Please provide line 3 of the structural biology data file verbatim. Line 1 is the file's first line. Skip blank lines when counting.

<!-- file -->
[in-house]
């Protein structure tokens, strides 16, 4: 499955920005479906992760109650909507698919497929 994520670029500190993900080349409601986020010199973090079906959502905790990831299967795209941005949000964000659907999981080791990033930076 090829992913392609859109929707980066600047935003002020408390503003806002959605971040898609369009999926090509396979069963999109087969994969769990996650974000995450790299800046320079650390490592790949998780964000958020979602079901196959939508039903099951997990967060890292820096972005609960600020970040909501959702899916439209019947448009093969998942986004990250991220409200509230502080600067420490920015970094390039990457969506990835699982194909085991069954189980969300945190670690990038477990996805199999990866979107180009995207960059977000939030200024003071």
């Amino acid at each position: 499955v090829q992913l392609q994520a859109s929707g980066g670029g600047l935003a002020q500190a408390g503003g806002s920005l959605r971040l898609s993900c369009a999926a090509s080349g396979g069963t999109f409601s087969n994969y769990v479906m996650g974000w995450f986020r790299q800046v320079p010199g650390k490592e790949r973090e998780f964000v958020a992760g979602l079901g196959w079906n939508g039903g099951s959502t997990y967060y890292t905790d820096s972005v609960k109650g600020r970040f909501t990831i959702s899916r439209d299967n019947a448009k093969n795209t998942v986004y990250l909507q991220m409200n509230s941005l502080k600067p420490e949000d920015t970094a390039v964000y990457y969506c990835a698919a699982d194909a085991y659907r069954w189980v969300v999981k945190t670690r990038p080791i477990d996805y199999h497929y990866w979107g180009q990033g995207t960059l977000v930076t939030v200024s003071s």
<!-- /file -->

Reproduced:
């Amino acid at each position: 499955v090829q992913l392609q994520a859109s929707g980066g670029g600047l935003a002020q500190a408390g503003g806002s920005l959605r971040l898609s993900c369009a999926a090509s080349g396979g069963t999109f409601s087969n994969y769990v479906m996650g974000w995450f986020r790299q800046v320079p010199g650390k490592e790949r973090e998780f964000v958020a992760g979602l079901g196959w079906n939508g039903g099951s959502t997990y967060y890292t905790d820096s972005v609960k109650g600020r970040f909501t990831i959702s899916r439209d299967n019947a448009k093969n795209t998942v986004y990250l909507q991220m409200n509230s941005l502080k600067p420490e949000d920015t970094a390039v964000y990457y969506c990835a698919a699982d194909a085991y659907r069954w189980v969300v999981k945190t670690r990038p080791i477990d996805y199999h497929y990866w979107g180009q990033g995207t960059l977000v930076t939030v200024s003071s």